As part of my homework, I've got this question. Can someone confirm whether this statement is true or false? To help me understand I would prefer if an explanation is also given.

"The two-sample t-test with unequal variances has, as its null hypothesis, that the variances of the two populations involved are the same."


2 Answers 2


You're talking about a pooled 2-sample t test, of $H_0: \mu_1 = \mu_2$ vs $H_a: \mu_1 \ne \mu_2.$ This test assumes that $\sigma_1 = \sigma_2.$

Let's consider a sample of size $n_1 = 10$ from $\mathsf{Norm}(\mu = 50, \sigma_1 = 1)$ and a sample of size $n_2 = 40$ from $\mathsf{Norm}(\mu = 50, \sigma_1 = 1).$ That is, the two sample means are equal. We reject $H_0$ at the 5% level, if the P-value $< 0.05.$

Comparing two specific such samples, what output do we get from the pooled 2-sample t test?

x1 = rnorm(10, 50, 1);  x2 = rnorm(40, 50, 1)
t.test(x1, x2, var.eq=T)

        Two Sample t-test

data:  x1 and x2
t = 0.27657, df = 48, p-value = 0.7833
alternative hypothesis: 
  true difference in means is not equal to 0
sample estimates:
mean of x mean of y 
 49.61684  49.52947 

All is well. From the simulation, we know that $\mu_1 - \mu_2 = 50.$ (Also that $\sigma_1^2 = \sigma_2^2 = 1.)$ And the test has (correctly) failed to reject $H_0.$

However, 5% of the time, a pooled test at the 5% level will make a mistake, rejecting $H_0$ with a P-value $ < 0.05.$ We could discuss the theory to show that this rejection rate is correct. Instead, let's look at actual results of a million such pooled 2-sample t tests.

pv = replicate(10^6, 
     t.test(rnorm(10,50,1), rnorm(40,50,1), var.eq = T)$p.val)
mean(pv <= 0.05)
[1] 0.049801

Just 'as advertised': The pooled 2-sample t test has incorrectly rejected $H_0$ in almost exactly 5% of the tests on one million sets of two samples from the designated distributions.

Now let's see what happens if we keep everything exactly the same--except that we change the population variances to be unequal, with $\sigma_1^2 = 16$ and $\sigma_2^2 = 1.$

pv = replicate(10^6, 
     t.test(rnorm(10,50,4), rnorm(40,50,1), var.eq = T)$p.val)
mean(pv <= 0.05)
[1] 0.293618

Now the test is falsely rejecting about 30% of the time---much more than 5% of the time. The 'null distribution' (distribution when $H_0$ is true) has changed substantially. Obviously, the change from equal variances to unequal variances has made a difference in how the pooled t test works. The t test cannot have "detected" that means are unequal, because they aren't. Maybe it is unfair to say that the test has "detected" unequal variances, but it is clear that unequal variances do change how the test performs.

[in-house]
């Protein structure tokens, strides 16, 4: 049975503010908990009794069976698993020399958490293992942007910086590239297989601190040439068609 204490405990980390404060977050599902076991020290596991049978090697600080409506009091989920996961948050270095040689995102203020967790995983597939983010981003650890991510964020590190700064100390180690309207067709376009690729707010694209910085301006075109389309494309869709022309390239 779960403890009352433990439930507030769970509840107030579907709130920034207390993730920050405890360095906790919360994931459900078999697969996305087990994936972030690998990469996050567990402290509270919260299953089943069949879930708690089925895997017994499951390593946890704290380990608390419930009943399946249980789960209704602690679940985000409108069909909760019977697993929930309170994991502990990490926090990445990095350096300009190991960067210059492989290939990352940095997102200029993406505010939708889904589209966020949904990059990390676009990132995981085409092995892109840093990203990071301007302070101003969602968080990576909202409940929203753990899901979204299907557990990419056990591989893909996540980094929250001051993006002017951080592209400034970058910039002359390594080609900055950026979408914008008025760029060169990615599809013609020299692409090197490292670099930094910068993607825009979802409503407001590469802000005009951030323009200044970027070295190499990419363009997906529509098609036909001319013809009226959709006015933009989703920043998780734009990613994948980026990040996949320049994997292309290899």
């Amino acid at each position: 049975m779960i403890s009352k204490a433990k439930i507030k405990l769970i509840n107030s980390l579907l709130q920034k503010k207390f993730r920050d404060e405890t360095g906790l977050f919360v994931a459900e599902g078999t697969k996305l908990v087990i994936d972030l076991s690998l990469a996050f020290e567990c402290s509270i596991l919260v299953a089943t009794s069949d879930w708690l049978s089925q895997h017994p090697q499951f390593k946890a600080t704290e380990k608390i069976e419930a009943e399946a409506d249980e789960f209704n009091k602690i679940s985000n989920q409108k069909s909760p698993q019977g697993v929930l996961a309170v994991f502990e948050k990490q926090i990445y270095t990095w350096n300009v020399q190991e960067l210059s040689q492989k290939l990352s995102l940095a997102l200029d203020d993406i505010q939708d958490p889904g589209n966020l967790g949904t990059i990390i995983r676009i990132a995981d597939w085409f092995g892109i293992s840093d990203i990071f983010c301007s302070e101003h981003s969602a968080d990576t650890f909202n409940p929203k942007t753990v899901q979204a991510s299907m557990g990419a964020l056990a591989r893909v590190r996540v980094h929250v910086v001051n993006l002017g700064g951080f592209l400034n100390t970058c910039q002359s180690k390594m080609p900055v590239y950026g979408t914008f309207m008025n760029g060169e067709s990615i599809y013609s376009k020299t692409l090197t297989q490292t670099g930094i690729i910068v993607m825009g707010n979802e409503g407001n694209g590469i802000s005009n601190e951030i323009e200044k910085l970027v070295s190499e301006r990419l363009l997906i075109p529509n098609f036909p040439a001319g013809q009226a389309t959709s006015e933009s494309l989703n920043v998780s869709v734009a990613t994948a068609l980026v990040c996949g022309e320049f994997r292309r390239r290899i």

One can quibble whether equal variances are part of the null hypothesis. But, using the pooled t test, equal variances are essential to a fair test of the null hypothesis.

Notes about R code: (a) The default 2-sample t test in R is the Welch test, which does not assume equal variances. The parameter var.eq=T leads to use of the pooled test. If one uses the Welch test for samples from populations with unequal variances, the significance level is very nearly 5%.

pv = replicate(10^6, 
     t.test(rnorm(10,50,4), rnorm(40,50,1))$p.val)
mean(pv <= 0.05)
[1] 0.050252

(b) The vector pv contains P-values of a million pooled tests. The logical vector pv <= 0.05 contains a million TRUEs and FALSEs. The mean of a logical vector is the proportion of its TRUEs.

(c) The comprehensive text An intro. to statistical methods and data analysis, 7e, by Ott and Longnecker (2016), Cengage, has a useful table of the critical values of the pooled t test for various sample sizes and ratios of $\sigma_1/\sigma_2,$ Table 6.4, p311. Tabled values are based on fewer iterations than used in this Answer, so they do not agree exactly with answers here. (In particular, all tabled values in the column for $\sigma_1/\sigma_2 = 1$ should be exactly 0.050.)


No it’s false: you are still testing the hypothesis that the mean is different across the two groups. That’s it. You are not testing the homogeneity of variance. The difference between the case where you assume equal variance or different variance in the two groups is not the null hypothesis of the test: what actually change between the two cases is only your a-propri assumption about the variance in the population of the two groups, that determines the way you compute the standard error to be used at the denominator in the t statistic. But this is NOT what you are testing: this is what you are assuming to define the distribution of the t statistic. See this link for further details.


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